In the Euro vote, turnout was down to 45% in CNR community and 53% in the PUL community which was reflected in the overall result. To be honest this gives me a bit of a squeeky bum because I am hoping …no, praying that it was an anomoly. We will have a better idea come May.

    As it stands the CNR community make up 42.5% of the actual electorate (those over 18) while the PUL community make up 53% based on 2011 census stats. Because of the higher birthrate amongst Catholics and far lower death rate the CNR elecotorate is growing by approx 7,000 per year. Only problem is that these little feckers dont go out and vote, however they most likely will vote in a border poll and if opinion polls are correct we know that the within the younger age cohort there is a much bigger Gra for Unity. On the flip side of all that we see the PUL electorate overall pretty static and in some areas in decline. Calculations suggest that sometime around 2020/21 there will in fact be a slim CNR electoral majority.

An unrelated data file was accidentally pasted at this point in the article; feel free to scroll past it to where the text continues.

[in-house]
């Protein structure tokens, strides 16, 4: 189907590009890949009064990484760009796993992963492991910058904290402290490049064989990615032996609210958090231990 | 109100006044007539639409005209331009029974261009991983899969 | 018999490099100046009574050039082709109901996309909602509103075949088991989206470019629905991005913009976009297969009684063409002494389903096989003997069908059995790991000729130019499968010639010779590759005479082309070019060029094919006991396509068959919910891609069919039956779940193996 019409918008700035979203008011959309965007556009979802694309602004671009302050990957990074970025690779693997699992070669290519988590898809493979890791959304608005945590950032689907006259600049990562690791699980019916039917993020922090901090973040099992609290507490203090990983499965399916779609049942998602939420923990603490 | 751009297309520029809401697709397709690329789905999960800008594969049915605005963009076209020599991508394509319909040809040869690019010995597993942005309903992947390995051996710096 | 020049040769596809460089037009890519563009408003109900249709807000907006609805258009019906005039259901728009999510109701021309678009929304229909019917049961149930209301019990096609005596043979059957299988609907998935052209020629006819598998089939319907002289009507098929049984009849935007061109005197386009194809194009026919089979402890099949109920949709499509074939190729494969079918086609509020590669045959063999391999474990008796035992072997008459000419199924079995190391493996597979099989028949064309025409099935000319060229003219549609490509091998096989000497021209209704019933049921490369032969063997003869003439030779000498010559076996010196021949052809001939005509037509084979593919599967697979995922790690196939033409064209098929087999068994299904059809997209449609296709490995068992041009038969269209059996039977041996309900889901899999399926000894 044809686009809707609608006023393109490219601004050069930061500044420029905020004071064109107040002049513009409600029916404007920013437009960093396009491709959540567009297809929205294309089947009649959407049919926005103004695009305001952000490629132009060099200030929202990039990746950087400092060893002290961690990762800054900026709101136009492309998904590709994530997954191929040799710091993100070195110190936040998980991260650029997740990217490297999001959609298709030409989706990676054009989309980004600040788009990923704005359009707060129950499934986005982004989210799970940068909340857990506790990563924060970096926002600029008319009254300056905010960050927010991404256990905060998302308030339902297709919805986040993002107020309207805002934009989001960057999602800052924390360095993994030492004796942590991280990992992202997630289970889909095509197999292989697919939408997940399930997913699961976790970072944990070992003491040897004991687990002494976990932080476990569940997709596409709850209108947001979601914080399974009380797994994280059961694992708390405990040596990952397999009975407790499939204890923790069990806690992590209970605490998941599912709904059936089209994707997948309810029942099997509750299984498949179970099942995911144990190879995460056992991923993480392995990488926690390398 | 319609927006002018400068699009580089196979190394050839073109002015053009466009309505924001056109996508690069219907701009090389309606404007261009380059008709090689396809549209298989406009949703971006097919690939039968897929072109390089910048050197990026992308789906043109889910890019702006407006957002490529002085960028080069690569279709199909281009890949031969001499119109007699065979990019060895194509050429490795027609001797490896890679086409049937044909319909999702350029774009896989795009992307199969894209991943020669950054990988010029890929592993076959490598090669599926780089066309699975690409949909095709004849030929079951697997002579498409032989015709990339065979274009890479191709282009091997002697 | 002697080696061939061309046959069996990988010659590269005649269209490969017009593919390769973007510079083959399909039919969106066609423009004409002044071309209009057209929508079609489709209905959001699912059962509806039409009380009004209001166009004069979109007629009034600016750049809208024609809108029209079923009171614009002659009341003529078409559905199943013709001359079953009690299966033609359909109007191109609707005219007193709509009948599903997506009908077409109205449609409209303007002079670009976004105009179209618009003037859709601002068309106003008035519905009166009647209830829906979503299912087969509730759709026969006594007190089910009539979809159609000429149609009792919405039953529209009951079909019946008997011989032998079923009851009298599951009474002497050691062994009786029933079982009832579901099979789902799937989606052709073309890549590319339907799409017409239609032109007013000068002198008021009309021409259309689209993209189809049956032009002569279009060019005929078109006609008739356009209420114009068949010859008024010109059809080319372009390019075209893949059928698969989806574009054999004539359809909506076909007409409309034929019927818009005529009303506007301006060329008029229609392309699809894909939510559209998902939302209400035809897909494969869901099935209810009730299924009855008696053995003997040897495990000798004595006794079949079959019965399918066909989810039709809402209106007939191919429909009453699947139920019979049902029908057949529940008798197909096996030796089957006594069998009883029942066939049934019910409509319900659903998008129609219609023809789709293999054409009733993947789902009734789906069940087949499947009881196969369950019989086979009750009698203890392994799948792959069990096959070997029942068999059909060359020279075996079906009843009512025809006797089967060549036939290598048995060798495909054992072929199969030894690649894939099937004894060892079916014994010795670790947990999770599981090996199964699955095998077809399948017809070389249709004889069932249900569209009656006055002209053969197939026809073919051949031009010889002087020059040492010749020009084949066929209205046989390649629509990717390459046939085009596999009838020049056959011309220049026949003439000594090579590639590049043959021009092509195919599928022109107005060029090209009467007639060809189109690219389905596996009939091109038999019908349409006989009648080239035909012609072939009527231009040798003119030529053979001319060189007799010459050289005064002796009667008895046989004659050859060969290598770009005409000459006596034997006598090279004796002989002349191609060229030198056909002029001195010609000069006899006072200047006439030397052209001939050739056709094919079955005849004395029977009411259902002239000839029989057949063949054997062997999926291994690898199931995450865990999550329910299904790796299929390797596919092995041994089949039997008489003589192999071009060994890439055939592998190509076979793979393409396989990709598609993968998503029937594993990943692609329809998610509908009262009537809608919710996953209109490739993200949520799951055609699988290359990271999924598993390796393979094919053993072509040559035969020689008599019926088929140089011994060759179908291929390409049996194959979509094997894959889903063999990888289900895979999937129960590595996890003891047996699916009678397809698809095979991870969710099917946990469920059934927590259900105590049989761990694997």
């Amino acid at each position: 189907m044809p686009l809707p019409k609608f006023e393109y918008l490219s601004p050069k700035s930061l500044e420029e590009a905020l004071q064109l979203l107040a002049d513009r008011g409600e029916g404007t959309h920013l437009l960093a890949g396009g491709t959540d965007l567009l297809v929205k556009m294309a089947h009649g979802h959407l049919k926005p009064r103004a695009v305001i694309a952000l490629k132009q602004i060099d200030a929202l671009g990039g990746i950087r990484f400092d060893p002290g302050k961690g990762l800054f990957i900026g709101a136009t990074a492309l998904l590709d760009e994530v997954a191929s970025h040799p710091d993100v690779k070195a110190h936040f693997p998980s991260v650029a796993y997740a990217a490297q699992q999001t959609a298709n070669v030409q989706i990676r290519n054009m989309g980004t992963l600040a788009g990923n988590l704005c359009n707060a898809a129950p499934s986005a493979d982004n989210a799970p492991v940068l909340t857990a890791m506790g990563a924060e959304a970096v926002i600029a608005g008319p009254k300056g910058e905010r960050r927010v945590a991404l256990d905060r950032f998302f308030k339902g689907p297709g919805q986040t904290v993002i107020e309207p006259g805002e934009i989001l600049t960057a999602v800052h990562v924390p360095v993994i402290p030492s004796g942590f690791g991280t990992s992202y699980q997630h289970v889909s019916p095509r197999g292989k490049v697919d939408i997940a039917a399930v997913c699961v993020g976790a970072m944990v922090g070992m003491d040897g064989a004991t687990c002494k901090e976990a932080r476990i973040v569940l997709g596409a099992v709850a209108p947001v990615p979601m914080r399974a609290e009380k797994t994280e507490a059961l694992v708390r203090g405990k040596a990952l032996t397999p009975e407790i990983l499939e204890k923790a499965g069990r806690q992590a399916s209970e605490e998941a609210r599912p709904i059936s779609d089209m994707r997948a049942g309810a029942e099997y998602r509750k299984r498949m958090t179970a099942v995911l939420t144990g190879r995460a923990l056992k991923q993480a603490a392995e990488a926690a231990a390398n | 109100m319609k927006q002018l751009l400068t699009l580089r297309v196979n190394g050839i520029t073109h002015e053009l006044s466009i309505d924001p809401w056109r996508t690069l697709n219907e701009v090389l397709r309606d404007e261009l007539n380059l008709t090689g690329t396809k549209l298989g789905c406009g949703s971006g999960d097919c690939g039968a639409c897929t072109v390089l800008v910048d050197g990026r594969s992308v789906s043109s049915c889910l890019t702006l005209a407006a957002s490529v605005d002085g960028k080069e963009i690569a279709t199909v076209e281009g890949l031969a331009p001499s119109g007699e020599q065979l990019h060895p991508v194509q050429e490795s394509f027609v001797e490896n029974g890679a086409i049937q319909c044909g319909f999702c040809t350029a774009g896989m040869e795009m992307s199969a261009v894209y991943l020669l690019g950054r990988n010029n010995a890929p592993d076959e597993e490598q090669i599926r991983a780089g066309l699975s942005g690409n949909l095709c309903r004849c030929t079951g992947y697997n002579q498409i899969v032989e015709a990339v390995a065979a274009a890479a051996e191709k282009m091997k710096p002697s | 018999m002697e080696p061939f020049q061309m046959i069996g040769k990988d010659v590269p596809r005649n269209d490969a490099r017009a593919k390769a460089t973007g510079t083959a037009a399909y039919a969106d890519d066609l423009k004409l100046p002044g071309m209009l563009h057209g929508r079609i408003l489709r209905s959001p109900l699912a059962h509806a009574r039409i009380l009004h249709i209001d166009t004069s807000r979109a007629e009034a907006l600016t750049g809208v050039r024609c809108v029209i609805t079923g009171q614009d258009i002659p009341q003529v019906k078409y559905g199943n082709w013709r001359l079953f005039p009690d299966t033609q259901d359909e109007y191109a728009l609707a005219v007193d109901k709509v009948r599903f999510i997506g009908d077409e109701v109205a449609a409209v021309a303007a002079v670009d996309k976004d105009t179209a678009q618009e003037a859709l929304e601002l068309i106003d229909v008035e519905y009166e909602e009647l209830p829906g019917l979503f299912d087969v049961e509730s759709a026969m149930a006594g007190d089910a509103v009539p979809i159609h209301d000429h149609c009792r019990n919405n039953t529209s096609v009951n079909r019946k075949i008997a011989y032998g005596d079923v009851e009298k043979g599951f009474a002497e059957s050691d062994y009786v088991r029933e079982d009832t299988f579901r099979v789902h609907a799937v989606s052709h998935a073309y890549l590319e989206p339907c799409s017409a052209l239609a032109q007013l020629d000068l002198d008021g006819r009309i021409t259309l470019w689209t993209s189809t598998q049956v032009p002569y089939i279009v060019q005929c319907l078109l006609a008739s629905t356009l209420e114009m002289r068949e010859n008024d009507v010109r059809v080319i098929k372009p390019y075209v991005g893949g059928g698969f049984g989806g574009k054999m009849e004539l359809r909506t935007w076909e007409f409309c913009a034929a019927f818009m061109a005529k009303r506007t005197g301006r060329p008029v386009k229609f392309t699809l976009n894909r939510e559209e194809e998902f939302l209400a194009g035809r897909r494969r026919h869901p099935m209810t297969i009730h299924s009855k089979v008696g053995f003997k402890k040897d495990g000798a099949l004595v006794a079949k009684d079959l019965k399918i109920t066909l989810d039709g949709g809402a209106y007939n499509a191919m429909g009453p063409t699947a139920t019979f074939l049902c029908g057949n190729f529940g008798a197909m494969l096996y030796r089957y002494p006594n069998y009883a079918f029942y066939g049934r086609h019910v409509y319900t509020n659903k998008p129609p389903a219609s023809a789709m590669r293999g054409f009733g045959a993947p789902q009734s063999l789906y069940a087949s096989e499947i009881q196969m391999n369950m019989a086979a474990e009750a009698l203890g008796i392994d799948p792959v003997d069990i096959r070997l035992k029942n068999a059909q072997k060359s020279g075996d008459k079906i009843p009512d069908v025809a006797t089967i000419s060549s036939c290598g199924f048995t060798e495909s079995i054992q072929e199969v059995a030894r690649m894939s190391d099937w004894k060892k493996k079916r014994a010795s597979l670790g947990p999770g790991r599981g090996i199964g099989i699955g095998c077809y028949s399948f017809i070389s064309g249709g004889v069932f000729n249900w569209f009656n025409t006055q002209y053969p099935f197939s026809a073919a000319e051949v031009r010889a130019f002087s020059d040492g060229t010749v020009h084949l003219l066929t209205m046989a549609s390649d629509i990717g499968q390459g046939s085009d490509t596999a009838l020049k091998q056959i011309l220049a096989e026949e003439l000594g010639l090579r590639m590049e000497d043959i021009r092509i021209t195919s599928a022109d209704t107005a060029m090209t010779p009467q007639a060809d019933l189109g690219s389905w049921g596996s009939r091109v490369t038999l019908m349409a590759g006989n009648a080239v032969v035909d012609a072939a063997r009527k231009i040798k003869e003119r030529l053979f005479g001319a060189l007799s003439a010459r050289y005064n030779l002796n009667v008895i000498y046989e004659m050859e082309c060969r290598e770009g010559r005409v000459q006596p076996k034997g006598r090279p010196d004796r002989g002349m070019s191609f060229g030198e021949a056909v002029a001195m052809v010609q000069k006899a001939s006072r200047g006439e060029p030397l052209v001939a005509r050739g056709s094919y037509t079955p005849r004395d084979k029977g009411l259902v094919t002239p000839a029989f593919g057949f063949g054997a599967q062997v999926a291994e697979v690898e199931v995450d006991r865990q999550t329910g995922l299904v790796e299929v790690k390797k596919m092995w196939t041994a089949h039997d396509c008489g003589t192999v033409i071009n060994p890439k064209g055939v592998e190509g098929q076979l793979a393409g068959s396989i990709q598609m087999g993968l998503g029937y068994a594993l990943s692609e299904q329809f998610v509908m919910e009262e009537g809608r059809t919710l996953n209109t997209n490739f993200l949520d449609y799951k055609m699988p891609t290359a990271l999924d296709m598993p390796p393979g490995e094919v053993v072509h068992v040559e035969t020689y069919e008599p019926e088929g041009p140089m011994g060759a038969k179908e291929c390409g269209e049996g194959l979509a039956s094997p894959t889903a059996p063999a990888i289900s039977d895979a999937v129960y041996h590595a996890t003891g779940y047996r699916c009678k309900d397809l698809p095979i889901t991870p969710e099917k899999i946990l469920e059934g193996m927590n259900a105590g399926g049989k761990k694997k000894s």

In terms of outreach it cant be conditional. It would be unreasonable for Unionists to suggest that they will not respond to outreach so long as UI is on the table and I dont suspect that will be the case in any event. Equally if a UI poll is defeated or not called, Nats and Reps have no justification in using that to repel Unionist outreach. Whether the status quo remains for ten years, twenty years or as u suggest maybe 50 years, both side have an equal responsibility to engage in genuine outreach regardless of the situation.

    Aside, I think if a vote on a UI were to be beaten 60/40 in 2021 or therabouts it would be at least twenty years before its revisited, not fifty as you suggest.

  • mickfealty

    But you said it wasn’t important.

  • Robin Keogh

    Wouldnt be the first time i have contradicted myself and it sure certainly wont be the last xx

  • Robin Keogh